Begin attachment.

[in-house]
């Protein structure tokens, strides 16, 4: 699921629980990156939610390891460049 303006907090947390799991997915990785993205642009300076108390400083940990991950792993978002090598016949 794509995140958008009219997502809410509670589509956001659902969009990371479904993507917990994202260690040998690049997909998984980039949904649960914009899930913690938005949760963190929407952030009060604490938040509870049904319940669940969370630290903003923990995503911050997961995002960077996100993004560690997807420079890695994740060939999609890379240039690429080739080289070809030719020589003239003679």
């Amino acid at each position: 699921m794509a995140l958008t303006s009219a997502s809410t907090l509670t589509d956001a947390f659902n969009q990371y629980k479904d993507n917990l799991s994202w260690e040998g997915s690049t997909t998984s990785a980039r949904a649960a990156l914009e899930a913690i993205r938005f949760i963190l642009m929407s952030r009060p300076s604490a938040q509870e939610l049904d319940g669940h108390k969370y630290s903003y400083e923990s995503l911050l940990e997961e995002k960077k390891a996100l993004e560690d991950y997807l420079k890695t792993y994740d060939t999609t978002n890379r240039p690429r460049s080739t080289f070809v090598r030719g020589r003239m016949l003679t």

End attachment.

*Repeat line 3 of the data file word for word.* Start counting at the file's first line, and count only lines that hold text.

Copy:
């Amino acid at each position: 699921m794509a995140l958008t303006s009219a997502s809410t907090l509670t589509d956001a947390f659902n969009q990371y629980k479904d993507n917990l799991s994202w260690e040998g997915s690049t997909t998984s990785a980039r949904a649960a990156l914009e899930a913690i993205r938005f949760i963190l642009m929407s952030r009060p300076s604490a938040q509870e939610l049904d319940g669940h108390k969370y630290s903003y400083e923990s995503l911050l940990e997961e995002k960077k390891a996100l993004e560690d991950y997807l420079k890695t792993y994740d060939t999609t978002n890379r240039p690429r460049s080739t080289f070809v090598r030719g020589r003239m016949l003679t």